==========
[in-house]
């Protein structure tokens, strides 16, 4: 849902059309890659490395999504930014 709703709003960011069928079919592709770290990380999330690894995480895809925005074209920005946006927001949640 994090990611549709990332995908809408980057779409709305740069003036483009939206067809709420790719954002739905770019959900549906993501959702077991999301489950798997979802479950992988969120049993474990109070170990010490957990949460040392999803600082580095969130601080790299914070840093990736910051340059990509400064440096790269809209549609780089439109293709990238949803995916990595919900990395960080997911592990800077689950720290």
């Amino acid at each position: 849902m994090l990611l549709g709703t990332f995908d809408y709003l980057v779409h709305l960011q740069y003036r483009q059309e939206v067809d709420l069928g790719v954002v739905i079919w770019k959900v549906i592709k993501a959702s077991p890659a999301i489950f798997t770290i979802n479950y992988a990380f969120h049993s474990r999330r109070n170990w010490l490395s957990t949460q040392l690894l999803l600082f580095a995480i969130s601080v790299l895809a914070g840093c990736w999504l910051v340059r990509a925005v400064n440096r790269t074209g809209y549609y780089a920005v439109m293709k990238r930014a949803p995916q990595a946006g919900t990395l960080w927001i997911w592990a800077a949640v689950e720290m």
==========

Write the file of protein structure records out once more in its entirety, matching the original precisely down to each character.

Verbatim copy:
[in-house]
């Protein structure tokens, strides 16, 4: 849902059309890659490395999504930014 709703709003960011069928079919592709770290990380999330690894995480895809925005074209920005946006927001949640 994090990611549709990332995908809408980057779409709305740069003036483009939206067809709420790719954002739905770019959900549906993501959702077991999301489950798997979802479950992988969120049993474990109070170990010490957990949460040392999803600082580095969130601080790299914070840093990736910051340059990509400064440096790269809209549609780089439109293709990238949803995916990595919900990395960080997911592990800077689950720290």
């Amino acid at each position: 849902m994090l990611l549709g709703t990332f995908d809408y709003l980057v779409h709305l960011q740069y003036r483009q059309e939206v067809d709420l069928g790719v954002v739905i079919w770019k959900v549906i592709k993501a959702s077991p890659a999301i489950f798997t770290i979802n479950y992988a990380f969120h049993s474990r999330r109070n170990w010490l490395s957990t949460q040392l690894l999803l600082f580095a995480i969130s601080v790299l895809a914070g840093c990736w999504l910051v340059r990509a925005v400064n440096r790269t074209g809209y549609y780089a920005v439109m293709k990238r930014a949803p995916q990595a946006g919900t990395l960080w927001i997911w592990a800077a949640v689950e720290m």